Gyres and Perianths

Here are some pictures from my most recent show here in Indianapolis, “Gyres and Perianths”. For those of you who did not in fact look up these words and are still curious as to their meaning, to “gyre” means to rotate or whirl, a spiral, or a vortex, and is usually spoken of in reference to ocean currents, although it is also found in Lewis Carroll’s poem “Jabberwocky.” The word “perianth” means the outer part of a flower, specifically the petals, and can also include the sepals, or leafy green parts that enclose the flower.

The best part about this show was seeing people’s responses, I was glad to see how many people enjoyed the work, and I had numerous people tell me that it made them happy. I also had hand-printed coloring sheets available for free, that most of the kids that attended the show had a blast coloring on, sitting on the floor. I started calling it the performance piece. I need to get some pictures of that too!

The outside window of Wake Press and Gallery, in Fountain Square. You can see the Lil’ Bon-Bons of Joy, individual flowers which had all sold within the first hour or so of the show being open.

“Perianth’s Twin”, this piece and the next were both mainly constructed out of paper which was hand-printed, cut, and sewn into three-dimensional shapes. They were probably the most time-consuming pieces of the entire show, but I was pleased with how they both turned out. During the show they were also lit from the interior.

“It grew and grew, and got crowded with the life of it.”

“We Held On So Tightly, We Got Stuck There”. Barnacle-like piece made out of silkscreened paper and wood. I liked working on this piece a lot because it did not involve any sewing.

Closer pic of the barnacles

“We gyre and gimble, (but not in the wabe).” This is again referring to Lewis Carroll’s poem “Jabberwocky”. Gyre meaning rotate and gimble meaning to make holes in something. After looking it up because I had no idea what it meant, I discovered that a wabe is apparently the grass plot around a sundial. You learn something new every day right?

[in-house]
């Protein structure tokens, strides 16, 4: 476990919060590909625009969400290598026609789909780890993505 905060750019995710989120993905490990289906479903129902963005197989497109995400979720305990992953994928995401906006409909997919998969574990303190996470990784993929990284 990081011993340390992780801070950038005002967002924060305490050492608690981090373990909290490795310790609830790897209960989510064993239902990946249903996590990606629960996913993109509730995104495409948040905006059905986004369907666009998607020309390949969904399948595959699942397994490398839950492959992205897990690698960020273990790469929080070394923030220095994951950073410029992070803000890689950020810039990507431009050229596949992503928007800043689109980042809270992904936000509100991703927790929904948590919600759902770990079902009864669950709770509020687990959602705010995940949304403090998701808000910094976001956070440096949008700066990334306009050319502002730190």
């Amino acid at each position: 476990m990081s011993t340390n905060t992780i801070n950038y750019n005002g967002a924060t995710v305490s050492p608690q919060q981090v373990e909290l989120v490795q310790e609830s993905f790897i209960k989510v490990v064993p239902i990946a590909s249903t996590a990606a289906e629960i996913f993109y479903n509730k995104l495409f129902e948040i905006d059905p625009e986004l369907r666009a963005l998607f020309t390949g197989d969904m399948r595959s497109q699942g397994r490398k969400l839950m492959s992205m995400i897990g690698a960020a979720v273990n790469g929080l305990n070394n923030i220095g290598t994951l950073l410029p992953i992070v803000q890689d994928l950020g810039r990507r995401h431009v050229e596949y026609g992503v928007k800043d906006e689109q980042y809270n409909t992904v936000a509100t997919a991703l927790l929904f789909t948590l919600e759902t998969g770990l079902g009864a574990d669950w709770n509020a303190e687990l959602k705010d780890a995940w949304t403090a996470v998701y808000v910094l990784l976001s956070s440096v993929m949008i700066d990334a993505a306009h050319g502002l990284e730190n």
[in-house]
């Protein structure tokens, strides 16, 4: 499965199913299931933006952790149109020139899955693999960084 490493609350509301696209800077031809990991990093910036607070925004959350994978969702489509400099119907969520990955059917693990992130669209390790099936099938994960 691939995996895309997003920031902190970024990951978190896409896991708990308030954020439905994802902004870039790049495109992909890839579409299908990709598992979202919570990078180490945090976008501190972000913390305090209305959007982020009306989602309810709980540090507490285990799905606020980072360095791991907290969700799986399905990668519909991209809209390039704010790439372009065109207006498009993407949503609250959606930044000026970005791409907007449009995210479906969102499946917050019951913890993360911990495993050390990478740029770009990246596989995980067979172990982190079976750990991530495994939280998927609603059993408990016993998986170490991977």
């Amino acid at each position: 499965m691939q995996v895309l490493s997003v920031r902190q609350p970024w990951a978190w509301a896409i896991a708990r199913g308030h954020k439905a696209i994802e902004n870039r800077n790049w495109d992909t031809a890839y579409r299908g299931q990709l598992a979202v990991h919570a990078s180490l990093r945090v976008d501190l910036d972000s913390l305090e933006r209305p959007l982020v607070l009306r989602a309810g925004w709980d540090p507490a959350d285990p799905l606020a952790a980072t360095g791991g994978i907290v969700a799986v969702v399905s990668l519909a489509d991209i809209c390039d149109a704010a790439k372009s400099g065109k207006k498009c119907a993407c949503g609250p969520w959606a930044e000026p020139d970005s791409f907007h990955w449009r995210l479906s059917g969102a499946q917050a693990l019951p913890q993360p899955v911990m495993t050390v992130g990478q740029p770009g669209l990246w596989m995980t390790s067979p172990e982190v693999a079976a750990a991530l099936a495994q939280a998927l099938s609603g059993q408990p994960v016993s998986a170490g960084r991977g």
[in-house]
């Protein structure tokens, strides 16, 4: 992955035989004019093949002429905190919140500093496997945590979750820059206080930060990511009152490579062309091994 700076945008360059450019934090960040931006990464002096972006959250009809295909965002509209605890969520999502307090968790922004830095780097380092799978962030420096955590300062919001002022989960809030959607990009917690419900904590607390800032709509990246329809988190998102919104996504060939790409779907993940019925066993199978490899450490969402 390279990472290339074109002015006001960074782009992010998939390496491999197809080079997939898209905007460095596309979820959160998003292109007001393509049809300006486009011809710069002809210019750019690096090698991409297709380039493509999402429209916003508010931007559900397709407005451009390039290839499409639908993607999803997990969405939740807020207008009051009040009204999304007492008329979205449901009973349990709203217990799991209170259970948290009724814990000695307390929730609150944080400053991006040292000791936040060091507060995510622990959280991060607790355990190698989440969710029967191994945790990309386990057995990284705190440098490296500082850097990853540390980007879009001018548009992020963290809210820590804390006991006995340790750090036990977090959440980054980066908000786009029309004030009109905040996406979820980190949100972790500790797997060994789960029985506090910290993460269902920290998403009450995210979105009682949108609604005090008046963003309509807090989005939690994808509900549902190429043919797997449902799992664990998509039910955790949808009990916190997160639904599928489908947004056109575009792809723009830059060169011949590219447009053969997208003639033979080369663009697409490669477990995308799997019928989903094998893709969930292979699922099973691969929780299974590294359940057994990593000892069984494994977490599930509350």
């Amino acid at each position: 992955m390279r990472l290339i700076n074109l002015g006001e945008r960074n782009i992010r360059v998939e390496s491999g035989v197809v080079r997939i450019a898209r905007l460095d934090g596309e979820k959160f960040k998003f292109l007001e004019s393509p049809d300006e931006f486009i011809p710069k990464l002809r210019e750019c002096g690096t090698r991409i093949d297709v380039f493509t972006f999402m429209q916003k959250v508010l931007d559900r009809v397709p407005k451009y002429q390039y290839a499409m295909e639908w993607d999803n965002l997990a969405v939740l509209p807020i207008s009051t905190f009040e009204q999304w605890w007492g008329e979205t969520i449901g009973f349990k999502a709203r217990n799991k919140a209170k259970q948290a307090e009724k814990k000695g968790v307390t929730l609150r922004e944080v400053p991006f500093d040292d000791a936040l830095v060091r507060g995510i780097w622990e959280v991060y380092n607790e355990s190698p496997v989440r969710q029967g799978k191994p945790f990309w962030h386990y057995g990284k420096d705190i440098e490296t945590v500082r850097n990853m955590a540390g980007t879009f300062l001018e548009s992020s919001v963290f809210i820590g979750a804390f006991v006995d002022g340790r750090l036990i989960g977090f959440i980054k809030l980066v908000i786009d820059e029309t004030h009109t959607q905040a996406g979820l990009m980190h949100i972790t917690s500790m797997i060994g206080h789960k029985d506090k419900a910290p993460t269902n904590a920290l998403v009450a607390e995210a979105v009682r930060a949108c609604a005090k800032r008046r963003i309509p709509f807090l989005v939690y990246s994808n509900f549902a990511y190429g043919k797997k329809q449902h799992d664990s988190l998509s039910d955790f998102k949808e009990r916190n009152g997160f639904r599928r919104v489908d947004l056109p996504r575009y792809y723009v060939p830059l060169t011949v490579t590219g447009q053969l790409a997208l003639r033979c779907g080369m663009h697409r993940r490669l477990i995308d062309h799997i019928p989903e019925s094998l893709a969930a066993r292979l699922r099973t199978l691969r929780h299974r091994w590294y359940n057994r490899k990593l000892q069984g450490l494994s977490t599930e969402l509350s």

This piece was constructed mainly out of plywood, cut into shapes, painted, and then silkscreened. Some of the pieces were also covered with clusters of little paper tubes, made out of prints.

“Shelter and Solace”. Ceiling piece, three panels of Chinese mulberry paper, silkscreened and suspended. This was probably the most fun of all the pieces, because it was so spontaneous and unplanned. I just cranked out the drawings, made the screens, and then used leftover silkscreen inks from the last few semesters until I felt happy with the amount of layers that overlapped.

I learned a lot with this body of work, and grappling with it over the past month or two has been so good for me. I’m getting a better sense of what is truly important to me in my art, and what I need to say or accomplish with it. After talking to some coworkers who are also fellow artists about this, I think I’m also beginning to see how I can refine the focus of the work and take it where it should go next.

The show will be up until August 23rd, so if you missed the opening you can still go and see it.

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3 thoughts on “Gyres and Perianths

  1. Lauren,

    I’m so happy to see photos of your show! Gorgeous stuff, and colorful to boot. Learning the meaning of perianth, I’m going to include it in a poem. Just wait! Loved the panels, too. Hope you sell a bunch of pieces.

    I just got home from Santa Fe, NM, spending a week with a bunch of crazy sculptors, collage artists, oil painters, life drawing enthusiasts and writers of all kinds. It was glorious there–high desert, perfect weather and beauty in every direction. I’d love for you to attend some year. Let me know if you’re interested!

    Love, Grammy

  2. Dear Lauren,

    It was great to see your show last Friday! Love the forms and the variety of ideas within the work. Such a happy, fun show. Thank you, too, for coming to meet me! Lovely to meet you. The exhibition was a highlight of my week, and your work has given me a lot to think about. Thank you!

    Best,
    Beth Reitmeyer

  3. Lauren,

    I LOVE these pictures! Every one of them, but especially the plywood table, is like a miniature world that I wish I could get inside of! Like a little dollhouse, only far more beautiful!

    Your work never ceases to be original, with every piece and every exhibit different and unique! Yet the designs and details always remind me of you!

    I wish I could go see it and go see you, but I’m so happy for your success, even though I can’t be there to say so!

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